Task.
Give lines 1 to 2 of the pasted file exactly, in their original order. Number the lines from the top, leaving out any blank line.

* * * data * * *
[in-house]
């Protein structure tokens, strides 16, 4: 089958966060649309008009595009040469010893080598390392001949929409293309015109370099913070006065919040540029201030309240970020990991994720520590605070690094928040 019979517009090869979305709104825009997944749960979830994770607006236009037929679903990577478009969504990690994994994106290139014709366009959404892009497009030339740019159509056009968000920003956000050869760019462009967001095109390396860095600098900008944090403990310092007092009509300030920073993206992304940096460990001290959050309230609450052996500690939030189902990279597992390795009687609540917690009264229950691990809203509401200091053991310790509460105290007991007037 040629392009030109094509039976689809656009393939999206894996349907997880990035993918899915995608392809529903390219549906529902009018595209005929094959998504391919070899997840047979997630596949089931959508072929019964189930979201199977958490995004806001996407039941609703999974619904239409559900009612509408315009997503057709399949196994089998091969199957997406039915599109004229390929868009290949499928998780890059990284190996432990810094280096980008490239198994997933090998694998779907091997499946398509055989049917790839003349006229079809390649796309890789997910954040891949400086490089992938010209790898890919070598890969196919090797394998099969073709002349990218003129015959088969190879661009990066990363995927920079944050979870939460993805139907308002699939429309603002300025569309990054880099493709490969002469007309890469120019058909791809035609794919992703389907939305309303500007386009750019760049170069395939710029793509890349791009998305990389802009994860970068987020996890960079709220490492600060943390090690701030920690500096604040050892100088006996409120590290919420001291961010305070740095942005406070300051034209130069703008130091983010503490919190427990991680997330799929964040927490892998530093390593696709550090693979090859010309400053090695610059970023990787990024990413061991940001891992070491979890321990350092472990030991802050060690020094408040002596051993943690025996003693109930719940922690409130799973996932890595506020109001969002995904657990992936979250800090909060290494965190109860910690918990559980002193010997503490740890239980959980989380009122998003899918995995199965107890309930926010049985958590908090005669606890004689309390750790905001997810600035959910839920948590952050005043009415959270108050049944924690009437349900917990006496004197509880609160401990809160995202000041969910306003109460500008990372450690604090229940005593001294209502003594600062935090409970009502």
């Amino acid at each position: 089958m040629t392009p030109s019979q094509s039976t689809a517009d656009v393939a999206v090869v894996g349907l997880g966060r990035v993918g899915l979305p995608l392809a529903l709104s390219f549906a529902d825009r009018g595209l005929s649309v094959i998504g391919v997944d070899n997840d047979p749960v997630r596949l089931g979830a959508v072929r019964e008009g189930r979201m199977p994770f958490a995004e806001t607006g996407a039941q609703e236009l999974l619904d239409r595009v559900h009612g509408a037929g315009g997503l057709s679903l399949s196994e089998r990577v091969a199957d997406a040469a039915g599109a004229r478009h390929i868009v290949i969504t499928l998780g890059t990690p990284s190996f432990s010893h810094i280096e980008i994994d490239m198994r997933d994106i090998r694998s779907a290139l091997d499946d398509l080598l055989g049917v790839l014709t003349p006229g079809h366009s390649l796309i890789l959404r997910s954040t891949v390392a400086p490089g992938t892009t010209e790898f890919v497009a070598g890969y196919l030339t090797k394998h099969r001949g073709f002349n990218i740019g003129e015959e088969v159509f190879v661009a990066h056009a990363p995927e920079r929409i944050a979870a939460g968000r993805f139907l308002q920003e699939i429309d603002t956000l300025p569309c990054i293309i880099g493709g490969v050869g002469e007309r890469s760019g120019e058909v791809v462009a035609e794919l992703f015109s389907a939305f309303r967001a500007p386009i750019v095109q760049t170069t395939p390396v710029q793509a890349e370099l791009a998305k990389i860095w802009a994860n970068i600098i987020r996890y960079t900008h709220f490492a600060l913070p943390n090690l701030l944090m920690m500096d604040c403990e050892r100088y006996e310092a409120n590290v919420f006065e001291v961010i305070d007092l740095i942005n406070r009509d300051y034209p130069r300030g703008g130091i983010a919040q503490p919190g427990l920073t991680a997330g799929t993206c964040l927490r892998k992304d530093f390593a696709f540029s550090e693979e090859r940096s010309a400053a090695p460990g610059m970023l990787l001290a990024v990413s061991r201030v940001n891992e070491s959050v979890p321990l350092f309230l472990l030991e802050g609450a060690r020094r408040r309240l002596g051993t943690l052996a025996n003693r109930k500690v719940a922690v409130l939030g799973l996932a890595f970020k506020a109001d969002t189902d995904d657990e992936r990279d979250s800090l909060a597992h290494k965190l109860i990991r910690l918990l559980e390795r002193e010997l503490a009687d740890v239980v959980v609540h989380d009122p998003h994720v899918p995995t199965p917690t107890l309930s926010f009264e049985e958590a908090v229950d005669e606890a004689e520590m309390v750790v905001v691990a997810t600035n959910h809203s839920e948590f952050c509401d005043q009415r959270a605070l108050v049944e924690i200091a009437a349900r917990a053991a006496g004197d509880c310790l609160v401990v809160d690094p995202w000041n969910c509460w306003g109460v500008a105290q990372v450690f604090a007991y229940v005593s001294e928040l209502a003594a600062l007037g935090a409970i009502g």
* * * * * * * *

[in-house]
């Protein structure tokens, strides 16, 4: 089958966060649309008009595009040469010893080598390392001949929409293309015109370099913070006065919040540029201030309240970020990991994720520590605070690094928040 019979517009090869979305709104825009997944749960979830994770607006236009037929679903990577478009969504990690994994994106290139014709366009959404892009497009030339740019159509056009968000920003956000050869760019462009967001095109390396860095600098900008944090403990310092007092009509300030920073993206992304940096460990001290959050309230609450052996500690939030189902990279597992390795009687609540917690009264229950691990809203509401200091053991310790509460105290007991007037 040629392009030109094509039976689809656009393939999206894996349907997880990035993918899915995608392809529903390219549906529902009018595209005929094959998504391919070899997840047979997630596949089931959508072929019964189930979201199977958490995004806001996407039941609703999974619904239409559900009612509408315009997503057709399949196994089998091969199957997406039915599109004229390929868009290949499928998780890059990284190996432990810094280096980008490239198994997933090998694998779907091997499946398509055989049917790839003349006229079809390649796309890789997910954040891949400086490089992938010209790898890919070598890969196919090797394998099969073709002349990218003129015959088969190879661009990066990363995927920079944050979870939460993805139907308002699939429309603002300025569309990054880099493709490969002469007309890469120019058909791809035609794919992703389907939305309303500007386009750019760049170069395939710029793509890349791009998305990389802009994860970068987020996890960079709220490492600060943390090690701030920690500096604040050892100088006996409120590290919420001291961010305070740095942005406070300051034209130069703008130091983010503490919190427990991680997330799929964040927490892998530093390593696709550090693979090859010309400053090695610059970023990787990024990413061991940001891992070491979890321990350092472990030991802050060690020094408040002596051993943690025996003693109930719940922690409130799973996932890595506020109001969002995904657990992936979250800090909060290494965190109860910690918990559980002193010997503490740890239980959980989380009122998003899918995995199965107890309930926010049985958590908090005669606890004689309390750790905001997810600035959910839920948590952050005043009415959270108050049944924690009437349900917990006496004197509880609160401990809160995202000041969910306003109460500008990372450690604090229940005593001294209502003594600062935090409970009502």